This week we explore the Body of Christ, as it is explained in Romans. This is an extra special passage for me, it was my first “professional” sermon, well, at least the first one I was paid for. It was back while I was at college and for the pastor at my parent’s church. He was in a bind and needed someone to do a week of pulpit supply. Having had a year of being a youth director and three years of college under my belt, my parent’s church decided that since they were going to sponsor me they should probably hear me preach.
There are good points and bad points to preaching in front of people who know you, especially those in central Illinois. While they always extend a little extra grace, they also don’t hold back with the counts of “ums” and strange pauses. I actually was surprised when they handed me a check. When I went to give it back, it was refused; the elder who handed me the check said, “you're a preacher, and preachers get paid for preaching.” Then he gave me that look that said, “didn’t you listen to your own sermon?”
The background of the pericope that we are exploring this Sunday is a development that we can follow from Paul’s earliest letters to this one, which falls somewhere in the middle (around 58 AD) of all of his letters. Fundamental within Paul’s letters is an understanding that once one embraces Christianity they must accept that there is no longer a class system. This is problematic within the culture of both the Greco-Roman world as well as the Hebrew. As we know, purity and power were very important in both of those cultures.
But Paul has a working understanding that there is a fundamental problem with the hierarchies. That problem is that when one elevates one person over another, the elevated individual places himself or herself in a god-like role asserting control or power over another. Thus, embarking on the most consistently denounced sins in the whole bible: elevating others or ourselves to being God.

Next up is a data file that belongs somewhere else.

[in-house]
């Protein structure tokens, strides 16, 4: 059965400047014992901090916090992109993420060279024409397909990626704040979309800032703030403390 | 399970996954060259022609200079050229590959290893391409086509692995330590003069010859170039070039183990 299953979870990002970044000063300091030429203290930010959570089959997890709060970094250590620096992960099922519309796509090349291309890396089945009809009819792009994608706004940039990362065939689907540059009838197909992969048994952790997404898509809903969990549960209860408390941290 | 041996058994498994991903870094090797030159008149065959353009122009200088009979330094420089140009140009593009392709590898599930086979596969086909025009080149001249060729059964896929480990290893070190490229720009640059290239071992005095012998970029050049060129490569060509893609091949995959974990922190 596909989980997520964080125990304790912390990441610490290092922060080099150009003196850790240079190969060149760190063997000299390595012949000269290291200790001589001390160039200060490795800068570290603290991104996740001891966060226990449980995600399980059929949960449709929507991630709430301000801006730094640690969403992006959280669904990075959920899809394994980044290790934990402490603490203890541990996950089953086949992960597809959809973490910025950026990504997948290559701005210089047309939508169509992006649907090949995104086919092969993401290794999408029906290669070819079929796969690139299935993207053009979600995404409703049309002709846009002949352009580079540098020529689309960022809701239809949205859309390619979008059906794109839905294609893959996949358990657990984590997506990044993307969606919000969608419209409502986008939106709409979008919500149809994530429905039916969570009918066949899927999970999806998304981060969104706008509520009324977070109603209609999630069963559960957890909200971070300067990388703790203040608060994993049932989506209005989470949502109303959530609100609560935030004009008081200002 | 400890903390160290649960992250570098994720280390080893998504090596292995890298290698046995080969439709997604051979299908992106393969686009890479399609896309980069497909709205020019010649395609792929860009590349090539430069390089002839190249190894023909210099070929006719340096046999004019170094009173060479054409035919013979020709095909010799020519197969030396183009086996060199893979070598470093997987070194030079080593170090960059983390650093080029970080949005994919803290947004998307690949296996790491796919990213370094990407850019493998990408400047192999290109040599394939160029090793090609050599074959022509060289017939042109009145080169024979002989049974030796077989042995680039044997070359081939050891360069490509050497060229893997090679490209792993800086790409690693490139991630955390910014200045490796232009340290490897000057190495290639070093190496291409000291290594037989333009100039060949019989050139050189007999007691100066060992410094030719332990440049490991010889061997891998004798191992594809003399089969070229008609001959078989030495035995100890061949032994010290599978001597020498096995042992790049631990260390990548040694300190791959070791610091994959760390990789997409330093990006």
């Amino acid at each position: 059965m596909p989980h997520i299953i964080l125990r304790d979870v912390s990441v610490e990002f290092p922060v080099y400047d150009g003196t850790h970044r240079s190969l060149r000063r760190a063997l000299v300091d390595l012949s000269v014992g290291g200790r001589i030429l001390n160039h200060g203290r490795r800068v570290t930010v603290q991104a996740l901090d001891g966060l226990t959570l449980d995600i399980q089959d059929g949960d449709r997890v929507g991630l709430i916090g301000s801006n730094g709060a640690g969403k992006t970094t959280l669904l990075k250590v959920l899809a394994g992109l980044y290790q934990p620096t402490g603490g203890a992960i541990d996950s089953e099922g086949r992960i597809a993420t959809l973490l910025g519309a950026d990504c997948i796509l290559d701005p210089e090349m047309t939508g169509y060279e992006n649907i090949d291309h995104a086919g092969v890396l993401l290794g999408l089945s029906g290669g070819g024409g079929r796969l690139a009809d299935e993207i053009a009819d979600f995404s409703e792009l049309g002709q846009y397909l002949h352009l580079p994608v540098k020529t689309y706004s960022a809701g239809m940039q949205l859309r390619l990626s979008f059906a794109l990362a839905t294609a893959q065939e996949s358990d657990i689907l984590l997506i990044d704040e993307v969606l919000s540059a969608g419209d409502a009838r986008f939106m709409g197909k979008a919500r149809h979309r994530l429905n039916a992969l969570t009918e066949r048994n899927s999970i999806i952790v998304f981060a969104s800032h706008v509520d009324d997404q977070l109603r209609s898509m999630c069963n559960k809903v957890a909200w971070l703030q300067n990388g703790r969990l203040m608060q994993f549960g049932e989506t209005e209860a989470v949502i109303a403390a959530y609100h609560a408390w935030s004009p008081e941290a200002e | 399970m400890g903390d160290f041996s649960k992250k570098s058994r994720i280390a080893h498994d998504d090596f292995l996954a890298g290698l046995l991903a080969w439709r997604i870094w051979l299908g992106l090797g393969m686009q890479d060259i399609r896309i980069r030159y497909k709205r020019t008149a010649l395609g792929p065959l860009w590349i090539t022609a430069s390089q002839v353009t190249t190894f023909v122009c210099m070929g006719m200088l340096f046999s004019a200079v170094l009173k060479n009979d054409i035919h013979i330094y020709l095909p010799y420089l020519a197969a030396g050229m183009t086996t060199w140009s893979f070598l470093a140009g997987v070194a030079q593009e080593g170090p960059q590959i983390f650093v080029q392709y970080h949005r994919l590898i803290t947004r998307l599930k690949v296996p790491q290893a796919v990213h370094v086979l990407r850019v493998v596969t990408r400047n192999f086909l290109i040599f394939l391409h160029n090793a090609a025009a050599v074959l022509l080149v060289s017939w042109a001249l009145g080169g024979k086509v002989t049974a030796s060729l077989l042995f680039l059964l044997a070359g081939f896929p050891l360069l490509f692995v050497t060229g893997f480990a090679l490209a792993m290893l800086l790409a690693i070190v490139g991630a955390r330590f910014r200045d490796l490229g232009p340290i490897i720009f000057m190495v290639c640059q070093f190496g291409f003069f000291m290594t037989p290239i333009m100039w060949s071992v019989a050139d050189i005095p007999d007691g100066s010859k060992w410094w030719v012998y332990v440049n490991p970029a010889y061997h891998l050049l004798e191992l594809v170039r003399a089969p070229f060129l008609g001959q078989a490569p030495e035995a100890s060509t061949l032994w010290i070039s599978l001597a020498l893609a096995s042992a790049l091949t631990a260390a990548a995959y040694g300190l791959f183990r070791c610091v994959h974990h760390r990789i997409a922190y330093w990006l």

But without a hierarchy, there is huge problem that arises. How we account for differences. This is part of the genius of Paul. While the Gospels witness to Christ and share his teachings, Paul helps us with understanding how we are to live out Christ’s teachings. Granted these are not easy tasks since many of the teachings, while very scriptural and known, were abandoned for cultural traditions. So Paul needed an example to help people understand. Hence the image of the body allows Paul to use something that is well known among the people he is preaching to.
The basic understanding is that every part of the body is important, and when one part of the body is missing, life is exponentially more difficult. I learned this the summer I broke both of my legs and was bound to a wheelchair. While I could get most places, it was not as easy as it would have been. You’ll have to ask me about some of the more funny stories sometime. But all I will say is that while I could overcome the loss I was glad to regain my ability to walk.
The image of the body of Christ works on many levels but mostly it shows how each piece is important. Even though we might be able to get by without one or the other, it does make life more difficult.
So instead of status, ethnicity, or power, the world is broken up into equally distributed gifts. Each of these gifts reflects a different part of the body. This means that while there is equality of status and ultimately salvation, that does not equate to sameness of lives. In fact, it is a realization that only in diversity of thought, understanding, and abilities that we fully live out what we are called to be as Christians.
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Rev. Dr. Bryan James Franzen